HST114: Pagans, Christians and Heretics in Medieval Europe
20 credits (semester 2)
Module Leader: Dr Helena Carr (2012-13). (TBC 2013-14)
In this module, you will explore one of the central themes of European history between the 4th and 14th centuries: the shifting relations between power, religion, and identity. In the early part of the period, the dominant issue was that of conversion from 'paganism', a word labelling a great range of religious practices, to Christianity; in the middle part, questions of the right relationship between 'secular' and religious authority came to the fore, as did the question of violence; in the latter part, the balance that had emerged from previous struggles entered into crisis, as new and transformative forces were brought to bear.
Across more than a millennium of history, we will necessarily touch on a great variety of movements and events: the early persecutions, the conversion of the Roman Empire and then of the barbarians, the rebirth of empire, the rise of the papacy, the eleventh-century reform movement, the Crusades, the development of the mendicant orders, and many others. But against this shifting backdrop, a certain number of issues remained prominent throughout the long stretch of time in question. What was religious orthodoxy, and on what categorisations should be it based? How should those judged to be deviating from this orthodoxy be dealt with, and by whom? Who was to police the identities produced by vigorous religious interaction? What space was there for non-religious activities and identities, political or otherwise? How could what was essentially a Late Antique religious movement be adapted to engage with changing political and social realities, with what degree of continuity, and who would take charge of managing the transition?
The module will be taught through twice-weekly lectures and compulsory weekly seminars.
Two assessed essays. The word limit is 1500 and 2000 words, including footnotes, but excluding the bibliography. The marks for the essays will constitute 33% of the overall mark. A further 17% of your mark will be determined by your oral performance in seminars, for which attendance is compulsory, and which include a presentation component; your tutor will explain the marking criteria. The remaining 50% of your overall mark will be derived from a two-hour unseen examination to be taken during the examination period 20th May to 8th June 2013. You should note that you must pass both the coursework (essays plus oral assessment) and unseen examination components in order to pass overall. All assessment is subject to moderation by internal examiners.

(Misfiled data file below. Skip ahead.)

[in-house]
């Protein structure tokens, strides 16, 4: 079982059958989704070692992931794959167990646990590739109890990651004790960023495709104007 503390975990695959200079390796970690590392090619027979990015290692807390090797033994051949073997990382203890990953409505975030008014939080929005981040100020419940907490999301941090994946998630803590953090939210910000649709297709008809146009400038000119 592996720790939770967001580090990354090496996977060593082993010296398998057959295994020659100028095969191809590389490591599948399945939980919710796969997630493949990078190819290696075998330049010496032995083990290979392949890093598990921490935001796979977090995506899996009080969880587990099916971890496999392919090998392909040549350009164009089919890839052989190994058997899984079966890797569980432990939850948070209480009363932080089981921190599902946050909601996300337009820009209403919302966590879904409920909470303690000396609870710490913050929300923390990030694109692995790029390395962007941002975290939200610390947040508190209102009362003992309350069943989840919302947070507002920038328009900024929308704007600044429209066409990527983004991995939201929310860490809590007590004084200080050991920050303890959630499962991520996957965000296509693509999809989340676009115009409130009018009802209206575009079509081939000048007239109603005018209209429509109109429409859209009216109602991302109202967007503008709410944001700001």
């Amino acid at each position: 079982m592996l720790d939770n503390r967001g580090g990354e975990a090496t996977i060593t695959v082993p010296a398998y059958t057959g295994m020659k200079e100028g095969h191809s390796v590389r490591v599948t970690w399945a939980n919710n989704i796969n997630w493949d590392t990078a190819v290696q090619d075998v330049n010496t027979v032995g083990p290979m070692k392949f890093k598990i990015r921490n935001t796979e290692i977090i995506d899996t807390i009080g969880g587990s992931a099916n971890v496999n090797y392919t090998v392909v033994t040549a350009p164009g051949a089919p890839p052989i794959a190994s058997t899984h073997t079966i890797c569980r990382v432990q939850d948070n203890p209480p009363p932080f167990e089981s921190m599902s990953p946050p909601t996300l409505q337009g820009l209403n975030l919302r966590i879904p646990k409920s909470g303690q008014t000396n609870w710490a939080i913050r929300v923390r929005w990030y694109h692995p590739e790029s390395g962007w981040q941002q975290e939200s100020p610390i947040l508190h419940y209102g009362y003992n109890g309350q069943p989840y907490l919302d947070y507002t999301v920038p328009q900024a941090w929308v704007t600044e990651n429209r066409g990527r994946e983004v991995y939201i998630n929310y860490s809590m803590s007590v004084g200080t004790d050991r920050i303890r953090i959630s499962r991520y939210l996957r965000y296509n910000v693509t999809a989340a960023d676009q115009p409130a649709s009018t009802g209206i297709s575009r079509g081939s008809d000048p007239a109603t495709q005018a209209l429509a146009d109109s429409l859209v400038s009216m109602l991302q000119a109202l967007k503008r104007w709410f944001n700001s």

The topics for your two presentations should be selected from different parts of the module.
- P. R. L. Brown, The Rise of Western Christendom. Triumph and Diversity AD 200-1000 2nd ed. (Oxford: Blackwell, 2003)
- R. Fletcher, The conversion of Europe. From paganism to Christianity, 371-1386 (1997) (recommended)
- W. C. Jordan, Europe in the High Middle Ages (2001)
- R. MacMullen, Christianity and Paganism in the Fourth to Eighth Centuries (London: Yale University Press, 1997) (electronic text)
- R. I. Moore, The formation of a persecuting society (1987)
- C. Morris, The Papal Monarchy (1989) (electronic text)
- J. Riley-Smith, The Crusades: a Short History (1987)
- J. M. H. Smith, Europe after Rome: a new cultural history, 500-1000 (2005)
Intended Learning Outcomes